Q. I have noticed the Eagles have begun hosting potential draft picks for visits. I was wondering how much the Eagles pre-draft visits have correlated with their actual picks in the past few years. Do they use these visits to intentionally throw teams off?
--Matt from Warminster
A. It is a shell game that every team plays. Teams appear to show interest in one player while actually coveting another. That way teams drafting behind you wont know what you are thinking so they wont be able to jump ahead of you to get the player you really want.
I have to admit it crossed my mind Thursday when I saw the Eagles bring Dontari Poe, the defensive tackle from Memphis, to the Nova Care Complex for a visit. Gee, it just happened to be the same day they invited the press to meet Demetress Bell, the newly-acquired offensive tackle.
Line coach Jim Washburn made it a point to walk Poe past the reporters. Considering Poe is roughly the size of a Greyhound bus, it wasnt like the team was trying to be discreet. It had to know the Poe sighting would be on the wire in a matter of minutes and every team in the league would know about it.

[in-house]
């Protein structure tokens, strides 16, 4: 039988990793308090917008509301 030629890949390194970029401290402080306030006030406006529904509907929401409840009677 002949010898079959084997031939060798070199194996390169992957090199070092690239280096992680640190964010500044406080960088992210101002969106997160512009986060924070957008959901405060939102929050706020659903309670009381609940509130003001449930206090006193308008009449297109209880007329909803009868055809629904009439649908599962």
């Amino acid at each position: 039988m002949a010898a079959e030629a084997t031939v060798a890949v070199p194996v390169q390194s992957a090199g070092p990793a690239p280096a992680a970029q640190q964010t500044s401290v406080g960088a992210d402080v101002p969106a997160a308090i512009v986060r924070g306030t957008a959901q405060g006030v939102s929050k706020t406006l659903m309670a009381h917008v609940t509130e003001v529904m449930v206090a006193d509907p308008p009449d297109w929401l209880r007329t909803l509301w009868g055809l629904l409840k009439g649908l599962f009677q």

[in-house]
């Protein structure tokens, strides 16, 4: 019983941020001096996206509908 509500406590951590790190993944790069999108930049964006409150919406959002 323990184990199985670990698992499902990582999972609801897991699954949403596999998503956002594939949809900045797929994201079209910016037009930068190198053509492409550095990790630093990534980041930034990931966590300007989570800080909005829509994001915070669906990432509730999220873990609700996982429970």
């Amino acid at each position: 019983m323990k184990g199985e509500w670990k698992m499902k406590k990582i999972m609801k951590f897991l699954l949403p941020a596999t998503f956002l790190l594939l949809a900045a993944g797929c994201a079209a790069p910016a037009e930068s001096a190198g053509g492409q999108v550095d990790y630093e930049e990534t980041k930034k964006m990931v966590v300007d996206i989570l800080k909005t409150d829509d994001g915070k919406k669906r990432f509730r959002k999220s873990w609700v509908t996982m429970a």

If a team drafting 15th really was that interested in a player, would they announce it to the world and set themselves up to be blindsided on draft day? That would be pretty foolish, no?
So was it a smoke screen? Do the Eagles have their sights set on another defensive lineman and they are just using Poe as cover? I dont know but I was thinking that on Thursday.
The most famous story along these lines was the 1982 draft when Eagles coach Dick Vermeil was planning to draft Perry Tuttle, a wide receiver from Clemson. Vermeil told Chuck Knox, a good friend (or so he thought) that he would take Tuttle in the first round.
Knox, then coach in Buffalo, pulled off a draft day trade to jump ahead of the Eagles and take Tuttle. Vermeil had to settle for a guy named Mike Quick. Tuttle was a bust and, of course, Quick had a great career with the Eagles.
Funny how things work out sometimes.
E-mail Ray Didinger at email@example.com